Preventable medical harm is a leading cause of death in the United States. Incident reporting systems have been identified as the primary method to capture medical error and harm. Incidents are rarely reported, particularly among physician trainees.Methods
We conducted a single-center, quasi-experimental study to examine the effect of education on the importance of and how to file an incident report for physician trainees on reporting rates. Trainees were provided laminated plastic instructions, and reporting was reinforced with weekly patient safety rounds. In addition, trainees completed anonymous surveys preintervention and postintervention to determine barriers to reporting. A χ2 test compared the number of reports preintervention and postintervention.Results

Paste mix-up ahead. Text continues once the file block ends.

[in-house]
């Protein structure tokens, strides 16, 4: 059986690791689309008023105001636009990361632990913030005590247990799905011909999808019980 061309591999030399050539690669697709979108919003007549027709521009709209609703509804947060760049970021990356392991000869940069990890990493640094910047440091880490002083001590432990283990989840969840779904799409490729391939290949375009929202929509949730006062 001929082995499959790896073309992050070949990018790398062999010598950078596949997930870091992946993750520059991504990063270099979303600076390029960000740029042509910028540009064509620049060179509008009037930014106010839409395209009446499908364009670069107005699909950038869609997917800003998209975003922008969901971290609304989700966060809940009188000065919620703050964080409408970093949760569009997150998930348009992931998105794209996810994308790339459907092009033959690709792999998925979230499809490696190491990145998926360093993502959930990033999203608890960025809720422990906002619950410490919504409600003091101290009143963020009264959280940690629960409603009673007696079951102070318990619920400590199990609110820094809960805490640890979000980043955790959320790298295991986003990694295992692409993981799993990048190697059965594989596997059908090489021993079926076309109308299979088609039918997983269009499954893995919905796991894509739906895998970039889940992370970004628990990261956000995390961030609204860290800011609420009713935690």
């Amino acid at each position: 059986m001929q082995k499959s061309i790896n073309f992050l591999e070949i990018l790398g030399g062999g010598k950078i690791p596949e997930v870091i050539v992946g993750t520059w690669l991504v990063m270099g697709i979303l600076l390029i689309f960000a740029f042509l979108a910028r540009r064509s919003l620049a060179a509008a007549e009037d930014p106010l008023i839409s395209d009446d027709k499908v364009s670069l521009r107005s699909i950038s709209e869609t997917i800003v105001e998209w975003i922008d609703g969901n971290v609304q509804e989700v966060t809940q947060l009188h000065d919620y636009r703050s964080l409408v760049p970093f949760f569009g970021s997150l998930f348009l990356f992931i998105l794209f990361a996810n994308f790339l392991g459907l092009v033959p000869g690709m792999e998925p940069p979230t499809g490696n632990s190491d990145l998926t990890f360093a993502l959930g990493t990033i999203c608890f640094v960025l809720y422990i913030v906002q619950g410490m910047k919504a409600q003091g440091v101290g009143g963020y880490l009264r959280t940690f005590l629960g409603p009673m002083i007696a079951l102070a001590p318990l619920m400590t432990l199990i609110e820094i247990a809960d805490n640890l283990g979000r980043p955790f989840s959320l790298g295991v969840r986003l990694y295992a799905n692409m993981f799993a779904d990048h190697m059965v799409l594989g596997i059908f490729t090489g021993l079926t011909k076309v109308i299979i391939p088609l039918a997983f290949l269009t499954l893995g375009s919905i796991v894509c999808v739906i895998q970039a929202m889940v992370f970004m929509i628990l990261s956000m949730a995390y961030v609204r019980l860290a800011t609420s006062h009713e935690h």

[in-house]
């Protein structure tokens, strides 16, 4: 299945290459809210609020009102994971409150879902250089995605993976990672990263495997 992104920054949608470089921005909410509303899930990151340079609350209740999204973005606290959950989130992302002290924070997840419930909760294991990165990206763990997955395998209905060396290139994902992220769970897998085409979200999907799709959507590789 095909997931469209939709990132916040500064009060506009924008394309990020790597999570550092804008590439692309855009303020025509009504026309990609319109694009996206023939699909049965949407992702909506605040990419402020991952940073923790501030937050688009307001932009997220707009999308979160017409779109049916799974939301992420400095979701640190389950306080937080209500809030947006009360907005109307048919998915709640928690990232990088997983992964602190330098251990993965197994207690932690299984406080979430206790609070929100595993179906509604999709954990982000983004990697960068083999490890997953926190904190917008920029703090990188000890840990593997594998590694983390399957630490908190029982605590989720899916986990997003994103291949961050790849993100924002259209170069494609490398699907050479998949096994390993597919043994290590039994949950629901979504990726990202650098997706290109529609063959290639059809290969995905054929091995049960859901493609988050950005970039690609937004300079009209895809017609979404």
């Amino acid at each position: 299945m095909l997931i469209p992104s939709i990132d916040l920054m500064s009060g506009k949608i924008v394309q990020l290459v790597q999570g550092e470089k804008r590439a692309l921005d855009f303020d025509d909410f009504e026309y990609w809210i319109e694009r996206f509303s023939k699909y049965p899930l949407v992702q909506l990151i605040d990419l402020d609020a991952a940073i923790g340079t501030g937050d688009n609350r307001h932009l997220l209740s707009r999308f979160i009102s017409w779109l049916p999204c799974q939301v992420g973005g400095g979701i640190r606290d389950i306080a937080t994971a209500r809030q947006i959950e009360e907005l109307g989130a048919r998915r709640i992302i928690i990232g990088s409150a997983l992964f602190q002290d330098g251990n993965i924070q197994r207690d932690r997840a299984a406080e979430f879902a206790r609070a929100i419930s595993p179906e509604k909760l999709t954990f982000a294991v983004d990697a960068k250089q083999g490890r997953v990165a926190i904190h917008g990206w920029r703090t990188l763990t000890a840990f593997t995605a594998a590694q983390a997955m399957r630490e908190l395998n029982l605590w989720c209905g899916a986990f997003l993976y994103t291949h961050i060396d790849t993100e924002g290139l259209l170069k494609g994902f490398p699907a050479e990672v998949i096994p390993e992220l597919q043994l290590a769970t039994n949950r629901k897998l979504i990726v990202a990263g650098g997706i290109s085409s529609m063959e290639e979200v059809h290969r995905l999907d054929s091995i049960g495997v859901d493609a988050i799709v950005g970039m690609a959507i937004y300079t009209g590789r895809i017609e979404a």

For 6 months, 73 resident physicians participated in the study. Median incident reports entered by trainees increased from 1 report per month during the preintervention period to 10 reports per month after the intervention (P = 0.005). The most common barriers to reporting incidents before intervention were not knowing how to report (72.6%), what to report (56.2%), and lack of time (42.5%). A total of 13.7% reported fear of retaliation. Most incident reports were due to delay in patient care (40.9%) and medical errors (33.3%).Conclusions
Real-time education and regular reinforcement increased incident reporting among resident physicians. This educational approach may increase incidence reporting in other institutions.